Settlement hearing set in Mississippi church sex suit

By Holbrook Mohr/The Associated Press

JACKSON — A settlement conference has been scheduled in a federal lawsuit in which a former megachurch employee in Mississippi says she was sexually harassed by her pastor.

Jamila Slaughter sued Word of Faith International Christian Center and Bishop Kevin Wright in June 2011. Word of Faith was founded in Detroit in 1978 and has more than 30 satellite churches, including the one where Slaughter and Wright worked in Jackson, Miss., according to its website.

The settlement conference is scheduled for April 10 in U.S. District Court in Jackson.

An attorney for the church, Charles R. Wilbanks Jr., said Friday that he had no comment on the lawsuit.

Slaughter’s attorney, Carlos Moore, said this will be the second time the parties have met in a settlement conference.

“We’re hopeful it will be resolved, but we’re taking the case seriously and if it’s not resolved we will see Kevin Wright and Word of Faith representatives at trial on Aug. 12,” Moore said.

Wright’s attorney did not immediately respond to a message. A message left at the Jackson church was not immediately returned.

Slaughter alleged in the lawsuit that Wright made unwanted sexual advances from December 2008 to October 2009 while she worked at the Jackson church as an administrative assistant and receptionist.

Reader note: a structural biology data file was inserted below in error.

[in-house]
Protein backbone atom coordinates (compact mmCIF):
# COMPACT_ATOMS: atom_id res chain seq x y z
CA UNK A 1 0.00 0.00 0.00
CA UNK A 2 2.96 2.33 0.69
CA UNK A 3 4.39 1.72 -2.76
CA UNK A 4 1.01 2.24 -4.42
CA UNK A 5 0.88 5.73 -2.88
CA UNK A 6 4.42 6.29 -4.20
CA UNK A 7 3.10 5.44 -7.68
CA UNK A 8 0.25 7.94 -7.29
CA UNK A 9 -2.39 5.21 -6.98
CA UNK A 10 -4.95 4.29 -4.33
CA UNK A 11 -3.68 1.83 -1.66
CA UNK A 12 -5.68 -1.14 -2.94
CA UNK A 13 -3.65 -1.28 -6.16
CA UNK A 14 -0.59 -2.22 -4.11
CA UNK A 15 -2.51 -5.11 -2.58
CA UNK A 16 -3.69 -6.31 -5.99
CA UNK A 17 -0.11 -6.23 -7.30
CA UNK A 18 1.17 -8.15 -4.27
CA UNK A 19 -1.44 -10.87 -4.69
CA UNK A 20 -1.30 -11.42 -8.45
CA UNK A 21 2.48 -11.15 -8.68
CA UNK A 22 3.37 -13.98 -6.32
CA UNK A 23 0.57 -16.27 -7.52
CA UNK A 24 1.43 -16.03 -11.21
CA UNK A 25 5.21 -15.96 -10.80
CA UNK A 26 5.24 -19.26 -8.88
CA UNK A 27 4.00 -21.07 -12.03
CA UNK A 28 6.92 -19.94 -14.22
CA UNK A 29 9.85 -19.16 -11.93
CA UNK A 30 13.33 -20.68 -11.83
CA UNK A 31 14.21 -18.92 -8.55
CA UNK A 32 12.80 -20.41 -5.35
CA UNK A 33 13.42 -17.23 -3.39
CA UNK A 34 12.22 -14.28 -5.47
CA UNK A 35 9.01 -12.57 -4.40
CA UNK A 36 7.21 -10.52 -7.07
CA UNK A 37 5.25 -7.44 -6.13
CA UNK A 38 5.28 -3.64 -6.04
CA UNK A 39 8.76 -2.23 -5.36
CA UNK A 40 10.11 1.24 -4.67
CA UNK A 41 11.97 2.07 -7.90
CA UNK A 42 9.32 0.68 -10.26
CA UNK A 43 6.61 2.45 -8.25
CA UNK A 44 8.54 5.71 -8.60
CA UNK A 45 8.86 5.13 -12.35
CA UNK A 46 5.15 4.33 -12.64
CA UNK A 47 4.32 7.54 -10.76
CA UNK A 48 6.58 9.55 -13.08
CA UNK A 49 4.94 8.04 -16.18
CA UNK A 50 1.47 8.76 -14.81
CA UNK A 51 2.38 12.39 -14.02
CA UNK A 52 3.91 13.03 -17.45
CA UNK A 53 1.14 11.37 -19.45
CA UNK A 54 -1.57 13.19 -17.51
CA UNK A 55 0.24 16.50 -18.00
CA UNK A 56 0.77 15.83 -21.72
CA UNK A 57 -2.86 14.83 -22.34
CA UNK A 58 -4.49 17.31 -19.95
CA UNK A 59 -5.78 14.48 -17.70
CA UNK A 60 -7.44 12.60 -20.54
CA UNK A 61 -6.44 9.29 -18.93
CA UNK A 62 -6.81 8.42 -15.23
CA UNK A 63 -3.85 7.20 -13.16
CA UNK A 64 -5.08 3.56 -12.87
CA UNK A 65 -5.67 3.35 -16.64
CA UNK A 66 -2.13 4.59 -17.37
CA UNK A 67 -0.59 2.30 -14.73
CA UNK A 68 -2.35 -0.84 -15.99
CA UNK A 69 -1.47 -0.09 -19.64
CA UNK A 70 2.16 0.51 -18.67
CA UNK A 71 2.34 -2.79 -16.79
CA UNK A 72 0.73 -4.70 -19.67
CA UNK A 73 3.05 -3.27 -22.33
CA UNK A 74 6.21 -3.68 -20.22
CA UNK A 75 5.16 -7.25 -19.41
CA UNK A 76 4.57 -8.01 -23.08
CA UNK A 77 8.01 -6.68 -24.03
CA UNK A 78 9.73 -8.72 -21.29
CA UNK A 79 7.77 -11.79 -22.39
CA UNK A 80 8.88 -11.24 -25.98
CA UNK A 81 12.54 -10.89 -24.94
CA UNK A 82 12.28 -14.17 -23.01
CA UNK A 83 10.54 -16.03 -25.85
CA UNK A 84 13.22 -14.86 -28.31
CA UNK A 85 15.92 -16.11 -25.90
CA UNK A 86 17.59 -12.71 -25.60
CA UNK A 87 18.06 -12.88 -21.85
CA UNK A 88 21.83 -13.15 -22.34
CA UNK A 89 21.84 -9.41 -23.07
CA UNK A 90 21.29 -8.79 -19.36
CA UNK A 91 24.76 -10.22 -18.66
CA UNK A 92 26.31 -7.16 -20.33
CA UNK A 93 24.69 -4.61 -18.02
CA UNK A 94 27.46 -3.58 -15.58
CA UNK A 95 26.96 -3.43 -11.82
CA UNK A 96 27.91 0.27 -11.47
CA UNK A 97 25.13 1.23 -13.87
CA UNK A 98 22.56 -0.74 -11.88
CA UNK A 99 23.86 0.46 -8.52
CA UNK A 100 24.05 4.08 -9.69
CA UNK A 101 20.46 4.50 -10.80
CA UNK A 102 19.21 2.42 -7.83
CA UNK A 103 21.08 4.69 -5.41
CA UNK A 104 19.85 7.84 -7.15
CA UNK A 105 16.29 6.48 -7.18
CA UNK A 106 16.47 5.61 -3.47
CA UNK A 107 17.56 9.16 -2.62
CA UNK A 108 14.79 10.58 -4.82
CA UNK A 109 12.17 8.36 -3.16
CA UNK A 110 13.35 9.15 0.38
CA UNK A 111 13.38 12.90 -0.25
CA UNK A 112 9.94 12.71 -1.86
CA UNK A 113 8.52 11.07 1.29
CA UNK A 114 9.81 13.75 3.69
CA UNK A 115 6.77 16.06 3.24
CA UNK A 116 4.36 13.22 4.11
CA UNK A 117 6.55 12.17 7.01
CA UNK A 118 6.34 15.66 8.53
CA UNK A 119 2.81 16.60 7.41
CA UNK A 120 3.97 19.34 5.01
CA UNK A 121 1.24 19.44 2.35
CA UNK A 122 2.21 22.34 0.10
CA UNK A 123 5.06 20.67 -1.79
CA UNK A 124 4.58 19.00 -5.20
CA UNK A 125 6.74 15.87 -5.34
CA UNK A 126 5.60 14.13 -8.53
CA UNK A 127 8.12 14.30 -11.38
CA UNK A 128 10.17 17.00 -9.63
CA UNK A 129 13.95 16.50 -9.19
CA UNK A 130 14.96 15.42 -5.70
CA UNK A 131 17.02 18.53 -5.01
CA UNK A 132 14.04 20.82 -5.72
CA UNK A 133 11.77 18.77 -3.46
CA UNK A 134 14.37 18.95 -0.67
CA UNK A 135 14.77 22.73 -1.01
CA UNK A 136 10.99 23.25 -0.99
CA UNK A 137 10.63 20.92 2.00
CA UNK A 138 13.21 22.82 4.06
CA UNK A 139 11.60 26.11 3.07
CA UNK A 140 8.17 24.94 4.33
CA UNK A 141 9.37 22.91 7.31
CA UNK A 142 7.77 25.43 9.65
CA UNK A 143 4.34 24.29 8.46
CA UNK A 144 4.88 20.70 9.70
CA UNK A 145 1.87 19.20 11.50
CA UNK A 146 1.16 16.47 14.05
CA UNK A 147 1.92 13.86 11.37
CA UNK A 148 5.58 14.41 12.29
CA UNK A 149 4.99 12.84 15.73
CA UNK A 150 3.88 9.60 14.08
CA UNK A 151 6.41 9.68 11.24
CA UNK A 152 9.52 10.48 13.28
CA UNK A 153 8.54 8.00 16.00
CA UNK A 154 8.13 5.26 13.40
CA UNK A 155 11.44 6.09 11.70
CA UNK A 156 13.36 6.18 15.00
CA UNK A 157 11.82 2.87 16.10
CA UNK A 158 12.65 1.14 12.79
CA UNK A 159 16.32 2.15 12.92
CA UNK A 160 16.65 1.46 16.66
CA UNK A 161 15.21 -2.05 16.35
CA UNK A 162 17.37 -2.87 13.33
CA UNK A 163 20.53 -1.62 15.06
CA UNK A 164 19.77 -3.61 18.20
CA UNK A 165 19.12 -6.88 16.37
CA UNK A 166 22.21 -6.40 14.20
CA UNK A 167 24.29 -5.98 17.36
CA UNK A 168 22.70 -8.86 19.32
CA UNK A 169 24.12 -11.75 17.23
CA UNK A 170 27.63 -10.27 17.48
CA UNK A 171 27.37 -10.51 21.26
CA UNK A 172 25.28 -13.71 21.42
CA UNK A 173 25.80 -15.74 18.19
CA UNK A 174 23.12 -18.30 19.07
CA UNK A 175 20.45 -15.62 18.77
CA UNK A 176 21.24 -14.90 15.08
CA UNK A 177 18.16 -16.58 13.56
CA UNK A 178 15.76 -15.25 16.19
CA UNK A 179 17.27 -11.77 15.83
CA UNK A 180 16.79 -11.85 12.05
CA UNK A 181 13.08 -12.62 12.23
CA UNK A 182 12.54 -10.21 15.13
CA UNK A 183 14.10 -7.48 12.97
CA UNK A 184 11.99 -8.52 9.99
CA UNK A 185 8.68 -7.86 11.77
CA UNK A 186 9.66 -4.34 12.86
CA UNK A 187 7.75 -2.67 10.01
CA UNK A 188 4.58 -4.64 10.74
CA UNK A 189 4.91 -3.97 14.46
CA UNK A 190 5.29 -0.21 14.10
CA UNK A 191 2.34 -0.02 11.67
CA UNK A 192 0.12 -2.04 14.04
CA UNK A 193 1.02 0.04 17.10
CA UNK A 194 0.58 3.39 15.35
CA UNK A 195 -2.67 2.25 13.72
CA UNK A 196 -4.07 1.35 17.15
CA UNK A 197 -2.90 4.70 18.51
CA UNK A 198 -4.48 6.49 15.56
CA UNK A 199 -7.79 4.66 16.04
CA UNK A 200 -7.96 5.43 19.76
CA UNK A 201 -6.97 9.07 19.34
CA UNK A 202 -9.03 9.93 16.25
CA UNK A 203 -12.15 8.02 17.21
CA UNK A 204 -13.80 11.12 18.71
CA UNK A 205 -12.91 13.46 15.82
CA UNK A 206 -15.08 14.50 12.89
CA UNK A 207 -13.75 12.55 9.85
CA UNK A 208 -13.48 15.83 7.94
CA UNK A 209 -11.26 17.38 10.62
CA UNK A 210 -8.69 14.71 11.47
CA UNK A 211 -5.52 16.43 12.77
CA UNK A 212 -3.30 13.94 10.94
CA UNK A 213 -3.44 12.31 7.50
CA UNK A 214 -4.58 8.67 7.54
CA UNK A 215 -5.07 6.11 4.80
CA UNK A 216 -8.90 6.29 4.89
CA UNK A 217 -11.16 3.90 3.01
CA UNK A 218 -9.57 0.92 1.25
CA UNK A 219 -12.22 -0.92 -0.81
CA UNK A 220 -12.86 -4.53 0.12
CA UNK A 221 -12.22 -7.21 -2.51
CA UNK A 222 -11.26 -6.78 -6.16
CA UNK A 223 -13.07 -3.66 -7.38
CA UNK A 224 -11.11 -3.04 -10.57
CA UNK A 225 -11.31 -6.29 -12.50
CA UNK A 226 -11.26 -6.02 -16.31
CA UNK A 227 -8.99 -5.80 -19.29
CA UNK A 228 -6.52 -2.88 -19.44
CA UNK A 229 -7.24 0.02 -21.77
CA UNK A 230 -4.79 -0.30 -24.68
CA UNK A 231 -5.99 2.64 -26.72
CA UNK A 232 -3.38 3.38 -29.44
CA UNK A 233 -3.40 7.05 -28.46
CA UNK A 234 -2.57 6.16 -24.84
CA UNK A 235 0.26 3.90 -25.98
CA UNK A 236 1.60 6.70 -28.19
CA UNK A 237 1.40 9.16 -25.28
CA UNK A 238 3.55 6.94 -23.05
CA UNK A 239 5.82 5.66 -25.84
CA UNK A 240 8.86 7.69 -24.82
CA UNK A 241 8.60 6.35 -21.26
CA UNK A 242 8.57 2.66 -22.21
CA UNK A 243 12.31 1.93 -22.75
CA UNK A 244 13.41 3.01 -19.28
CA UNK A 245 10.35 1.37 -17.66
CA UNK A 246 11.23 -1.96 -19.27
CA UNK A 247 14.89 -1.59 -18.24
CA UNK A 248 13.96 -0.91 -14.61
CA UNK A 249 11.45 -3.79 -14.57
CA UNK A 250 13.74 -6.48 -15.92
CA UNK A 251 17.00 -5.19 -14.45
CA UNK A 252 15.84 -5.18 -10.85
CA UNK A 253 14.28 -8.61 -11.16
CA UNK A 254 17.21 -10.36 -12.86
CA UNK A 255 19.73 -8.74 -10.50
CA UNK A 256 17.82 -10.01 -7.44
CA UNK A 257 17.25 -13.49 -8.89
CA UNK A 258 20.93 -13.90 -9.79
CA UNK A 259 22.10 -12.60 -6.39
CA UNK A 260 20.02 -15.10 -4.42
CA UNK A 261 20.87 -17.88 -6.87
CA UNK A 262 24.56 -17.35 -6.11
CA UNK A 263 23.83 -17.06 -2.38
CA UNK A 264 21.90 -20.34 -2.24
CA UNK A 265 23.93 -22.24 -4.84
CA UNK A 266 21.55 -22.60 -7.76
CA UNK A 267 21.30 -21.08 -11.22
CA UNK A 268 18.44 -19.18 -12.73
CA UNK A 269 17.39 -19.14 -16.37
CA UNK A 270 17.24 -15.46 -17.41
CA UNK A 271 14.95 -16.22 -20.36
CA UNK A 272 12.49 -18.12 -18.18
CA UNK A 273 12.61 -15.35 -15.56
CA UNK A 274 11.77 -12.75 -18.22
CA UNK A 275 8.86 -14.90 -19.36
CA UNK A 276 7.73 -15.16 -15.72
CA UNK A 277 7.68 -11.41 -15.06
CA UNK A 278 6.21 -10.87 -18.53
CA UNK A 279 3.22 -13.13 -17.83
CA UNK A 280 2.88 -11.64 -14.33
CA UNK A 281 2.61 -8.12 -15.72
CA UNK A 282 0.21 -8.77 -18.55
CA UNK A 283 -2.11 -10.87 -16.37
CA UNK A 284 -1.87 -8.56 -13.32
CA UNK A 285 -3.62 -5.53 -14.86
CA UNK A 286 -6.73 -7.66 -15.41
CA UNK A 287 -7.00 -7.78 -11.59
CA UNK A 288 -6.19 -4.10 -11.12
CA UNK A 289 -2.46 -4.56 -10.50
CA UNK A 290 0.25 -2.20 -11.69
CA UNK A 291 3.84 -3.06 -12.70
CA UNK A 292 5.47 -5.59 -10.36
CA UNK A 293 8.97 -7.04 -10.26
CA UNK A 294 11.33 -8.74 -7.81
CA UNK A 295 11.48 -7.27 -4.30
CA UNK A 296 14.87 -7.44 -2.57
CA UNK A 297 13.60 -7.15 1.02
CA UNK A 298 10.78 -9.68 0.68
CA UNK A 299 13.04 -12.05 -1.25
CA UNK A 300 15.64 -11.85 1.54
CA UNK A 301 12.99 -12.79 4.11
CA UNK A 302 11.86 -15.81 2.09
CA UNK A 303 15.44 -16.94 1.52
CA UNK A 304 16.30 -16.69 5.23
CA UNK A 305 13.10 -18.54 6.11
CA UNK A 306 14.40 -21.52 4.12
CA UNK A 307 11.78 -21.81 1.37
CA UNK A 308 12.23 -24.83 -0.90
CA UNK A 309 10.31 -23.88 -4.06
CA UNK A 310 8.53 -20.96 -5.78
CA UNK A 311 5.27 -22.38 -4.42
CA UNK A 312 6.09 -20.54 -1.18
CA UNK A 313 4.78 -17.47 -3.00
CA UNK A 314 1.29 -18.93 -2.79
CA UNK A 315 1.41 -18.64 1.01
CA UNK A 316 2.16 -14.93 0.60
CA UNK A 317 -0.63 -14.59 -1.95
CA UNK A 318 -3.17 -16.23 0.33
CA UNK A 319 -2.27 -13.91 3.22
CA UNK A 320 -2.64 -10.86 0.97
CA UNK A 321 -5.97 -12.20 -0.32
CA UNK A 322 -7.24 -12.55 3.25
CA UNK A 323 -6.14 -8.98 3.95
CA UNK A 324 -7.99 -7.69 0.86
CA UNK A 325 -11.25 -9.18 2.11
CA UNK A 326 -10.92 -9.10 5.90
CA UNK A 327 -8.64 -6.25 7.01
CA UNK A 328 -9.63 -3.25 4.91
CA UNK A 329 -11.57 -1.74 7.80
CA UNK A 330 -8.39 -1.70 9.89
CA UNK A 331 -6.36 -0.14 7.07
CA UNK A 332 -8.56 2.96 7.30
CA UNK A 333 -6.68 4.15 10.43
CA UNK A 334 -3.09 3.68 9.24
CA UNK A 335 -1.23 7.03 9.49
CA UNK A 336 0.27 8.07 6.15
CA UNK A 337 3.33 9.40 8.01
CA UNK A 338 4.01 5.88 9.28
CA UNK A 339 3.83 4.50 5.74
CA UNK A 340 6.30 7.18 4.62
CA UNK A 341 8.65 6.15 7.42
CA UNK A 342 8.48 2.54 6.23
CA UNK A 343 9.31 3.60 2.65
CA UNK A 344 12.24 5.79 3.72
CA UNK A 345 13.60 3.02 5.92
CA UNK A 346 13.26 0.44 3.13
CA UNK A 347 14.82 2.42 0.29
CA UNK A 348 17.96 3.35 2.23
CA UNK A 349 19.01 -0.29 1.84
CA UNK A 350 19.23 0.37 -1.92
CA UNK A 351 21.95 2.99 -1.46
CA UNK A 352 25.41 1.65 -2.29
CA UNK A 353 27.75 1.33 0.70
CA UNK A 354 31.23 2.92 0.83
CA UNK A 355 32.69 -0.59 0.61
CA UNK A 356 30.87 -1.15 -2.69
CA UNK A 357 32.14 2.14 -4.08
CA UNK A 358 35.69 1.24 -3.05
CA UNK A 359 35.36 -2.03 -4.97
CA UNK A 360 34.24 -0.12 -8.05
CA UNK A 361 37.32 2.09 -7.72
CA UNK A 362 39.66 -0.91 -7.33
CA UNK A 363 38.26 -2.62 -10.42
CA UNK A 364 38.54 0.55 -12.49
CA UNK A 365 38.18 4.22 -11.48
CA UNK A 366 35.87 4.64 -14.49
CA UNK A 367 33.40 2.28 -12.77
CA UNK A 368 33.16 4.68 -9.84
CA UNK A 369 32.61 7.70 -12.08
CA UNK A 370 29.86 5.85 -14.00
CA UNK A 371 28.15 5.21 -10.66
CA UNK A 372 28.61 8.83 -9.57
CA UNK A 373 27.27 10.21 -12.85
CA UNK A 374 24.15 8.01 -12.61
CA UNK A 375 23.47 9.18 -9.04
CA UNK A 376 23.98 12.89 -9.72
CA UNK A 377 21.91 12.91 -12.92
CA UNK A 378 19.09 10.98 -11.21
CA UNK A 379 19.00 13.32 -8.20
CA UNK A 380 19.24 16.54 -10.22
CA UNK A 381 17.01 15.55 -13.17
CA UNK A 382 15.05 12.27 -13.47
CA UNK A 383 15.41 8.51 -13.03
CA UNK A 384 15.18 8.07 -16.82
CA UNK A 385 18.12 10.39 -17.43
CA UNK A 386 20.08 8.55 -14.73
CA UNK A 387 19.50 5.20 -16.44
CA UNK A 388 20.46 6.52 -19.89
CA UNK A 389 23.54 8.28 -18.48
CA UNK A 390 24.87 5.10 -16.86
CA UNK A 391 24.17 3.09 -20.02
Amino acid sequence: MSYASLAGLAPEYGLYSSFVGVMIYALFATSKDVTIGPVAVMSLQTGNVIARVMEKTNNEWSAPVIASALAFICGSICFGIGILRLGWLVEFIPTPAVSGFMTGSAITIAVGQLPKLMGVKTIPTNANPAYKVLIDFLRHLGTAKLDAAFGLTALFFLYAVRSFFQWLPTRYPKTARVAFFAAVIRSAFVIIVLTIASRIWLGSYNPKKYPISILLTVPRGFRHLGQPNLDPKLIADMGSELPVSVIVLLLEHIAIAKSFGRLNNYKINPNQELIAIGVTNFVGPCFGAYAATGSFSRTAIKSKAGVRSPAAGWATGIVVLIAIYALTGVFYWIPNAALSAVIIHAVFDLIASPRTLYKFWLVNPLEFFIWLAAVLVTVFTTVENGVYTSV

The lawsuit said the advances began during a mission trip to South Africa in 2008 when Wright told Slaughter she needed an older man to take care of her and her children. Wright was married with five children, the lawsuit said.

After returning from the trip, the lawsuit said, Wright called Slaughter into his office On Dec. 18, 2008, and kissed her on the mouth. The lawsuit says Slaughter told Wright his advances were unwelcome, but they continued for months, with him touching her, writing her notes and buying her a blouse on one occasion.

Slaughter said in her lawsuit that the propositions continued even after she and her mother met with Wright to discuss the matter and the bishop admitted to his behavior.

“When Slaughter saw that Bishop Wright did not understand the meaning of ‘no,’ and that church officials were not able to put an end to Bishop Wright’s unlawful conduct, she decided to file a claim with the Equal Employment Opportunity Commission,” her lawsuit said.

The EOEC said in a March 2011 determination letter that evidence supported Slaughter’s allegations.

Wright had also been hounded by allegations of financial mismanagement. The church said in a statement in September 2010 that Wright had been replaced “due to his moral failure.”